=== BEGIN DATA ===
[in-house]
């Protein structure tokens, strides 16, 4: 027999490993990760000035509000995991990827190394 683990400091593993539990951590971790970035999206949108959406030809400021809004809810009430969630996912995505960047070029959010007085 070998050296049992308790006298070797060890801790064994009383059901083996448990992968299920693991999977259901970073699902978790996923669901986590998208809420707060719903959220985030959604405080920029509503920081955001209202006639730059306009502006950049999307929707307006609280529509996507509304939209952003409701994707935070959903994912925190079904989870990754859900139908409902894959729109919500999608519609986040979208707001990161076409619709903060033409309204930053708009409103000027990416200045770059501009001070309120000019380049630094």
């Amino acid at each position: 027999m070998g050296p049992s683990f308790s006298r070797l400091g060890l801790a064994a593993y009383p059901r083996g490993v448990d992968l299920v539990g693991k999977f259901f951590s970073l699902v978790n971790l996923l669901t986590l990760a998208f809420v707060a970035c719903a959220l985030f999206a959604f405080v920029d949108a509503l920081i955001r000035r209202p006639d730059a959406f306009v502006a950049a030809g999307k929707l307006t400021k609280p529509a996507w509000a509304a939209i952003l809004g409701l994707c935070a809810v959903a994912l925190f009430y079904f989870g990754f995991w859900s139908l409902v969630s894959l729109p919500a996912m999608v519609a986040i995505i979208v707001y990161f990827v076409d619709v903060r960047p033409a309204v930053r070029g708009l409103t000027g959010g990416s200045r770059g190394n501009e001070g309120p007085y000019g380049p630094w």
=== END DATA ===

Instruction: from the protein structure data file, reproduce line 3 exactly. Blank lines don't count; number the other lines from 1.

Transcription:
């Amino acid at each position: 027999m070998g050296p049992s683990f308790s006298r070797l400091g060890l801790a064994a593993y009383p059901r083996g490993v448990d992968l299920v539990g693991k999977f259901f951590s970073l699902v978790n971790l996923l669901t986590l990760a998208f809420v707060a970035c719903a959220l985030f999206a959604f405080v920029d949108a509503l920081i955001r000035r209202p006639d730059a959406f306009v502006a950049a030809g999307k929707l307006t400021k609280p529509a996507w509000a509304a939209i952003l809004g409701l994707c935070a809810v959903a994912l925190f009430y079904f989870g990754f995991w859900s139908l409902v969630s894959l729109p919500a996912m999608v519609a986040i995505i979208v707001y990161f990827v076409d619709v903060r960047p033409a309204v930053r070029g708009l409103t000027g959010g990416s200045r770059g190394n501009e001070g309120p007085y000019g380049p630094w």